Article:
A private Turkish TV station has aired Atom Egoyan’s “Ararat,” a drama about the Armenian genocide, for the first time.
Netcaster Kanalturk broadcast the pic without cuts, even though the subject is largely taboo in the country.
The Turkish government refuses to officially acknowledge the massacre, in which up to 1.5 million Armenians were killed in Turkey from 1915-17.
Airing took place only after execs at Kanalturk polled auds and found that 72% wanted to see the film.
The film was followed by a round-table discussion with notable Turkish and Armenian historians.
A rep for Egoyan told Daily Variety the director was “pleased” the film had finally been shown in Turkey after a troubled journey to local auds.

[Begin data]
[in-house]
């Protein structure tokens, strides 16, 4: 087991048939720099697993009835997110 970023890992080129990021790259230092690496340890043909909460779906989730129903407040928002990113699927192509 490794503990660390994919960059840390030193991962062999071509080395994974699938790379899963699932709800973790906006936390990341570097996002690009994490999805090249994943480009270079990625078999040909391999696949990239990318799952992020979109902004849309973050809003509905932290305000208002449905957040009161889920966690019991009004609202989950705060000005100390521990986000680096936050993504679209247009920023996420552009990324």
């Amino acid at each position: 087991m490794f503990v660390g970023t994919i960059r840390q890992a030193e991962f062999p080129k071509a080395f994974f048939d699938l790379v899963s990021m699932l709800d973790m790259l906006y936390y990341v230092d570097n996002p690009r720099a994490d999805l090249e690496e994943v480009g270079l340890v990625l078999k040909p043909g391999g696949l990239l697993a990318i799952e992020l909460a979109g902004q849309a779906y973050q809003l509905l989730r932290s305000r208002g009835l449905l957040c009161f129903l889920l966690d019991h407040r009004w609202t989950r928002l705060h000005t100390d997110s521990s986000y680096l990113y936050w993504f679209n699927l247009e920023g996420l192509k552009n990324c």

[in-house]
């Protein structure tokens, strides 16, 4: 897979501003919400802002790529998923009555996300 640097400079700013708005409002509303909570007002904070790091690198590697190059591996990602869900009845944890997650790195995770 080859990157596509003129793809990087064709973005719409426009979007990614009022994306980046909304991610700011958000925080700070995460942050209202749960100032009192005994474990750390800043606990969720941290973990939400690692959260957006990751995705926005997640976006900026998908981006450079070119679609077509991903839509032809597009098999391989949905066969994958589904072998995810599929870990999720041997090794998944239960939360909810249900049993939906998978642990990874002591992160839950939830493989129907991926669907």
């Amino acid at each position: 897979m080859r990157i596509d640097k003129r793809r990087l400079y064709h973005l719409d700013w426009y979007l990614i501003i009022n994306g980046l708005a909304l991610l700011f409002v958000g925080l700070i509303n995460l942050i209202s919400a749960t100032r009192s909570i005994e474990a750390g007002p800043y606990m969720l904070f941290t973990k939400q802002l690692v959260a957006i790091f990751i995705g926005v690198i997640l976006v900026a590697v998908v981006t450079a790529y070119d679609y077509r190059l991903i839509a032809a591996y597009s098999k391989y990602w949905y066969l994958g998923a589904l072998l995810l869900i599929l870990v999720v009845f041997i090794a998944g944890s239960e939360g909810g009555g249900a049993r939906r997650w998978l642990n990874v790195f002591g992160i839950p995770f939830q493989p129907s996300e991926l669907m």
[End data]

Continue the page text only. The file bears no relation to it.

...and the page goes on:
The government initially gave the go-ahead for the film to be screened theatrically in 2004, despite labeling it “ridiculous propaganda,” but the distributor was forced to drop its release after receiving threats from various Turkish nationalist groups.
The government’s decision not to block the broadcast of “Ararat” would indicate a more open policy toward the issue of the genocide. Earlier this year Orhan Pamuk, Turkey’s most celebrated writer, faced imprisonment after referring to the genocide in an interview with a Swiss newspaper, although the charges of “insulting Turkishness” were eventually dropped after an international outcry.